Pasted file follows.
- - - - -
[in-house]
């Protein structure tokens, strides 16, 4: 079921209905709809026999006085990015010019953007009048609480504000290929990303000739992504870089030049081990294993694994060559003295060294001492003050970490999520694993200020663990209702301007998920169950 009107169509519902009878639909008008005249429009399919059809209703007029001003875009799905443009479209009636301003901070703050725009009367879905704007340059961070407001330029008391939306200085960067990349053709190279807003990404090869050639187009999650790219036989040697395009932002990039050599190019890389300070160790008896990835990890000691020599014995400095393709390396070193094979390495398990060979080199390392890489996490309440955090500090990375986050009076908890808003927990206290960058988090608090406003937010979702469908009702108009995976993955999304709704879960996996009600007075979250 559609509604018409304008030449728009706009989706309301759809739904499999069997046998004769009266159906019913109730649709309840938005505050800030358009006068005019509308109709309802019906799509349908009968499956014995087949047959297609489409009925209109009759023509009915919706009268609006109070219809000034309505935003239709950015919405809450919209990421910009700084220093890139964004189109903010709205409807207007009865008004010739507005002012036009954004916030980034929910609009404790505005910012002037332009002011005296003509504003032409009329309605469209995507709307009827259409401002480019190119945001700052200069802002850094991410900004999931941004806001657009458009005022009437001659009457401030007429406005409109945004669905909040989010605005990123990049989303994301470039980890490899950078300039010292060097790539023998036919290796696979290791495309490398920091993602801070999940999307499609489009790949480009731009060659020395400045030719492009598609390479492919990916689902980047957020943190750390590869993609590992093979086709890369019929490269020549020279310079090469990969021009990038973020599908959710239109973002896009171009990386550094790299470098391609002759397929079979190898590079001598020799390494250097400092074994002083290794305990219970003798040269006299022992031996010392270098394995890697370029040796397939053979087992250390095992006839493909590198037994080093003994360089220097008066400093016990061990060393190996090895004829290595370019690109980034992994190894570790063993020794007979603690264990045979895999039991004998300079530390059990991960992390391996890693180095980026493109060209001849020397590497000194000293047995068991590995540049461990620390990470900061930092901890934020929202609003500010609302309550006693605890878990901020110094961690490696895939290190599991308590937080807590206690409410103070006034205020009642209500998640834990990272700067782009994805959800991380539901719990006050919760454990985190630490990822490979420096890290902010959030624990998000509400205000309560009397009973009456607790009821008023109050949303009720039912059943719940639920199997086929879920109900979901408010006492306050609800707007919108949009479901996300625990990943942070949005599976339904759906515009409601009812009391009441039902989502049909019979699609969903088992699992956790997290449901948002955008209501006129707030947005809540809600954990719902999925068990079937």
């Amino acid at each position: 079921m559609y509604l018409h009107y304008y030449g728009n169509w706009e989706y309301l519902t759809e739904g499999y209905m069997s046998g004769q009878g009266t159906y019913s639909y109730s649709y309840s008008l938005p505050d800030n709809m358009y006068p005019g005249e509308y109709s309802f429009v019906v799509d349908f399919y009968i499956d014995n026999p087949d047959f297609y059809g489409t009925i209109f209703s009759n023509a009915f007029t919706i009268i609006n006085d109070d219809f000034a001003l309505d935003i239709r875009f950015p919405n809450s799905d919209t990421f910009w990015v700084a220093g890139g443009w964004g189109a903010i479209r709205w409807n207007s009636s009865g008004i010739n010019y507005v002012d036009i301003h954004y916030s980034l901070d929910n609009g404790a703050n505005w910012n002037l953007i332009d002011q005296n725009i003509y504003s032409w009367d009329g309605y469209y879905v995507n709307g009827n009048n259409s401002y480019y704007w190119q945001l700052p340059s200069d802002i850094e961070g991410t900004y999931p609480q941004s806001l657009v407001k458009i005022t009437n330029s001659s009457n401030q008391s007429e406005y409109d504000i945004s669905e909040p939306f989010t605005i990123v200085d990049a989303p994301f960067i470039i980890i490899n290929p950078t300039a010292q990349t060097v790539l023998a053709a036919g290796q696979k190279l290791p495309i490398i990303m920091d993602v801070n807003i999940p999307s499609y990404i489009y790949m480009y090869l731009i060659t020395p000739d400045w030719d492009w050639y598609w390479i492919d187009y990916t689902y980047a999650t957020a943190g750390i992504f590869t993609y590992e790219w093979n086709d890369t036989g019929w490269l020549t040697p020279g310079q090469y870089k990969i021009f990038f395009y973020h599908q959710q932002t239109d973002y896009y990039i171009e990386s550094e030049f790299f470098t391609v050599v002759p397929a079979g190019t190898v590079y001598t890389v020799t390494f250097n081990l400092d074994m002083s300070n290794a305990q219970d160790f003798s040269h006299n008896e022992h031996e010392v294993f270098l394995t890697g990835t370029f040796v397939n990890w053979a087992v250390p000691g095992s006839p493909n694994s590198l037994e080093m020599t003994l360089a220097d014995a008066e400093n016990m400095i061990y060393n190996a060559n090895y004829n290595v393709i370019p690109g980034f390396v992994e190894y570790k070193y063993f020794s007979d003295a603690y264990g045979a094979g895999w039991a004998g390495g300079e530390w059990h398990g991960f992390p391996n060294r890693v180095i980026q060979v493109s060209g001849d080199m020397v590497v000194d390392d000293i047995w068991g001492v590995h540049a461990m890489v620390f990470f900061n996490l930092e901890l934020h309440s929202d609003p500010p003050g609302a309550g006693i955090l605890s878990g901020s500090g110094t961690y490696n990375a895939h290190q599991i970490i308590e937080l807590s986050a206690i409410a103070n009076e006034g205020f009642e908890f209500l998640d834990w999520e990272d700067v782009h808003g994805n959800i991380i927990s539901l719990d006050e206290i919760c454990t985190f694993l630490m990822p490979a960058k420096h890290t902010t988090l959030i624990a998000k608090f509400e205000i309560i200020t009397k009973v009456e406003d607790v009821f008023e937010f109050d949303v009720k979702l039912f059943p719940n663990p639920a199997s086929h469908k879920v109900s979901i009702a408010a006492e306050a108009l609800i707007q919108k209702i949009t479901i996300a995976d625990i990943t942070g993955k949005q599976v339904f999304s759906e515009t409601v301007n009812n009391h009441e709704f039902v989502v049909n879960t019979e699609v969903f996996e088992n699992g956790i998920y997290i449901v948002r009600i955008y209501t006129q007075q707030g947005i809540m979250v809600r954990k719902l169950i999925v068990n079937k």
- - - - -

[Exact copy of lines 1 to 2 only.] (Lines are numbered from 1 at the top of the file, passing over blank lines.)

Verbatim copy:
[in-house]
């Protein structure tokens, strides 16, 4: 079921209905709809026999006085990015010019953007009048609480504000290929990303000739992504870089030049081990294993694994060559003295060294001492003050970490999520694993200020663990209702301007998920169950 009107169509519902009878639909008008005249429009399919059809209703007029001003875009799905443009479209009636301003901070703050725009009367879905704007340059961070407001330029008391939306200085960067990349053709190279807003990404090869050639187009999650790219036989040697395009932002990039050599190019890389300070160790008896990835990890000691020599014995400095393709390396070193094979390495398990060979080199390392890489996490309440955090500090990375986050009076908890808003927990206290960058988090608090406003937010979702469908009702108009995976993955999304709704879960996996009600007075979250 559609509604018409304008030449728009706009989706309301759809739904499999069997046998004769009266159906019913109730649709309840938005505050800030358009006068005019509308109709309802019906799509349908009968499956014995087949047959297609489409009925209109009759023509009915919706009268609006109070219809000034309505935003239709950015919405809450919209990421910009700084220093890139964004189109903010709205409807207007009865008004010739507005002012036009954004916030980034929910609009404790505005910012002037332009002011005296003509504003032409009329309605469209995507709307009827259409401002480019190119945001700052200069802002850094991410900004999931941004806001657009458009005022009437001659009457401030007429406005409109945004669905909040989010605005990123990049989303994301470039980890490899950078300039010292060097790539023998036919290796696979290791495309490398920091993602801070999940999307499609489009790949480009731009060659020395400045030719492009598609390479492919990916689902980047957020943190750390590869993609590992093979086709890369019929490269020549020279310079090469990969021009990038973020599908959710239109973002896009171009990386550094790299470098391609002759397929079979190898590079001598020799390494250097400092074994002083290794305990219970003798040269006299022992031996010392270098394995890697370029040796397939053979087992250390095992006839493909590198037994080093003994360089220097008066400093016990061990060393190996090895004829290595370019690109980034992994190894570790063993020794007979603690264990045979895999039991004998300079530390059990991960992390391996890693180095980026493109060209001849020397590497000194000293047995068991590995540049461990620390990470900061930092901890934020929202609003500010609302309550006693605890878990901020110094961690490696895939290190599991308590937080807590206690409410103070006034205020009642209500998640834990990272700067782009994805959800991380539901719990006050919760454990985190630490990822490979420096890290902010959030624990998000509400205000309560009397009973009456607790009821008023109050949303009720039912059943719940639920199997086929879920109900979901408010006492306050609800707007919108949009479901996300625990990943942070949005599976339904759906515009409601009812009391009441039902989502049909019979699609969903088992699992956790997290449901948002955008209501006129707030947005809540809600954990719902999925068990079937």